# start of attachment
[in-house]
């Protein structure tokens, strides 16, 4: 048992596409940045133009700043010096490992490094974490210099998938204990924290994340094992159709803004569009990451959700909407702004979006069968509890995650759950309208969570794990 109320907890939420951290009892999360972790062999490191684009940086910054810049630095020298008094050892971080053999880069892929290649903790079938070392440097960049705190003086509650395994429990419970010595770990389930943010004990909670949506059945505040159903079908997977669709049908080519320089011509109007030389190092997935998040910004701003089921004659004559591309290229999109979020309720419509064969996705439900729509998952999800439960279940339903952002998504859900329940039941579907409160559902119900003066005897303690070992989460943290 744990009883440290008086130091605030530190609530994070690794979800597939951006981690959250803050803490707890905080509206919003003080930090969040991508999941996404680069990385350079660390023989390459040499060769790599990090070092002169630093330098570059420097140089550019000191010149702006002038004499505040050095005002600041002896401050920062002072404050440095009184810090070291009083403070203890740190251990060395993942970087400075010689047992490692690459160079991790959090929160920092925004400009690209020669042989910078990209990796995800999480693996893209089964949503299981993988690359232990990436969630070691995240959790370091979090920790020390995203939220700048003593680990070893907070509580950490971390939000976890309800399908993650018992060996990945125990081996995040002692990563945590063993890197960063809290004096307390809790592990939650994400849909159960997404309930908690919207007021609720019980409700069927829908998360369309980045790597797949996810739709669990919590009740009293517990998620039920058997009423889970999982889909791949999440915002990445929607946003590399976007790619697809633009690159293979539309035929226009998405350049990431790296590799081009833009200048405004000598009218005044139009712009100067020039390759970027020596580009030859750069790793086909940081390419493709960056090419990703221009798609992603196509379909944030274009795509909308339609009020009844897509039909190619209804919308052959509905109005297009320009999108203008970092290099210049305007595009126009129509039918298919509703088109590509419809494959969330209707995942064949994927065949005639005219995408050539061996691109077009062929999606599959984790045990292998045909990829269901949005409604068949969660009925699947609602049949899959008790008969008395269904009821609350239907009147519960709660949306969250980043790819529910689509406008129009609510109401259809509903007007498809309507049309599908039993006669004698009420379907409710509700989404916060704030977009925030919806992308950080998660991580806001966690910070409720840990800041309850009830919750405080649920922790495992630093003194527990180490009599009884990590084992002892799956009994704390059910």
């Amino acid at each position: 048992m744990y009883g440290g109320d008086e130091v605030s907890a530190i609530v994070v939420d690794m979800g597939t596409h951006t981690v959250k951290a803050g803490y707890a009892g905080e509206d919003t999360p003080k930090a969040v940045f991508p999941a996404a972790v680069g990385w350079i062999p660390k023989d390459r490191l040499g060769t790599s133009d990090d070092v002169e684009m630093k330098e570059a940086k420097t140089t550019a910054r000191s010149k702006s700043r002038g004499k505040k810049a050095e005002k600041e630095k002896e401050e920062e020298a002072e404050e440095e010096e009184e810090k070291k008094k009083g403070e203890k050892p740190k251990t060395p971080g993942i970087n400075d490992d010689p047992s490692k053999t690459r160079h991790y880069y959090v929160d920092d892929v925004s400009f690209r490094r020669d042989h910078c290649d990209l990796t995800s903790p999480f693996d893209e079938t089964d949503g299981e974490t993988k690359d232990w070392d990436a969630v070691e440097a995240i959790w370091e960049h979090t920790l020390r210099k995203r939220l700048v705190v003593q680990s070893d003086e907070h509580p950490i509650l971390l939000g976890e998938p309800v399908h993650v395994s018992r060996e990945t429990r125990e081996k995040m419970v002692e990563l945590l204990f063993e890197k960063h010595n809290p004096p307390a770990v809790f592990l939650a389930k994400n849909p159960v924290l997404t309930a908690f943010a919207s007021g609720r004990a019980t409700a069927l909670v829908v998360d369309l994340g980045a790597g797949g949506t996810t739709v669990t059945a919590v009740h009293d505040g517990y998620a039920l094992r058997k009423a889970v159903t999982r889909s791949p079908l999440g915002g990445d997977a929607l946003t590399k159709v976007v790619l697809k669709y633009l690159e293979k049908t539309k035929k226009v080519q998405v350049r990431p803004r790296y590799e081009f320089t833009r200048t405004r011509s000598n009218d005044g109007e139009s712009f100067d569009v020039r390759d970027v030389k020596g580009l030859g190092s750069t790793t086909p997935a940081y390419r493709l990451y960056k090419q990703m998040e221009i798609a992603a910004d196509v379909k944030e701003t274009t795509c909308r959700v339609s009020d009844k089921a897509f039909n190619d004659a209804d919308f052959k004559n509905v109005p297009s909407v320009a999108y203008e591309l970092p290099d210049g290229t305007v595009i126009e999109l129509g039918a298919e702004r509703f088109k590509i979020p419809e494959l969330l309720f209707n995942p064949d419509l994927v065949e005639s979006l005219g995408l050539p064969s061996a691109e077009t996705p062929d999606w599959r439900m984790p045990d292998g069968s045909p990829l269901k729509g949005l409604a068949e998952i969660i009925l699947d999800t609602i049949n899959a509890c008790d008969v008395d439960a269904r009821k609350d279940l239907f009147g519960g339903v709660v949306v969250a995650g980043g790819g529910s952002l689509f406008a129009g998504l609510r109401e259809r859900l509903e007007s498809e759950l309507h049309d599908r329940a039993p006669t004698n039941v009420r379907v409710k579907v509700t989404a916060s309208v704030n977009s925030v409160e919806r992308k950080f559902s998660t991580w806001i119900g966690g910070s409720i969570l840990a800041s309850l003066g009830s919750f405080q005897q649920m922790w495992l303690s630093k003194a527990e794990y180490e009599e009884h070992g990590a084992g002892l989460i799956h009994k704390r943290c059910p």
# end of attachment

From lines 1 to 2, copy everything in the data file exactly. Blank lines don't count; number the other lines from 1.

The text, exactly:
[in-house]
């Protein structure tokens, strides 16, 4: 048992596409940045133009700043010096490992490094974490210099998938204990924290994340094992159709803004569009990451959700909407702004979006069968509890995650759950309208969570794990 109320907890939420951290009892999360972790062999490191684009940086910054810049630095020298008094050892971080053999880069892929290649903790079938070392440097960049705190003086509650395994429990419970010595770990389930943010004990909670949506059945505040159903079908997977669709049908080519320089011509109007030389190092997935998040910004701003089921004659004559591309290229999109979020309720419509064969996705439900729509998952999800439960279940339903952002998504859900329940039941579907409160559902119900003066005897303690070992989460943290 744990009883440290008086130091605030530190609530994070690794979800597939951006981690959250803050803490707890905080509206919003003080930090969040991508999941996404680069990385350079660390023989390459040499060769790599990090070092002169630093330098570059420097140089550019000191010149702006002038004499505040050095005002600041002896401050920062002072404050440095009184810090070291009083403070203890740190251990060395993942970087400075010689047992490692690459160079991790959090929160920092925004400009690209020669042989910078990209990796995800999480693996893209089964949503299981993988690359232990990436969630070691995240959790370091979090920790020390995203939220700048003593680990070893907070509580950490971390939000976890309800399908993650018992060996990945125990081996995040002692990563945590063993890197960063809290004096307390809790592990939650994400849909159960997404309930908690919207007021609720019980409700069927829908998360369309980045790597797949996810739709669990919590009740009293517990998620039920058997009423889970999982889909791949999440915002990445929607946003590399976007790619697809633009690159293979539309035929226009998405350049990431790296590799081009833009200048405004000598009218005044139009712009100067020039390759970027020596580009030859750069790793086909940081390419493709960056090419990703221009798609992603196509379909944030274009795509909308339609009020009844897509039909190619209804919308052959509905109005297009320009999108203008970092290099210049305007595009126009129509039918298919509703088109590509419809494959969330209707995942064949994927065949005639005219995408050539061996691109077009062929999606599959984790045990292998045909990829269901949005409604068949969660009925699947609602049949899959008790008969008395269904009821609350239907009147519960709660949306969250980043790819529910689509406008129009609510109401259809509903007007498809309507049309599908039993006669004698009420379907409710509700989404916060704030977009925030919806992308950080998660991580806001966690910070409720840990800041309850009830919750405080649920922790495992630093003194527990180490009599009884990590084992002892799956009994704390059910």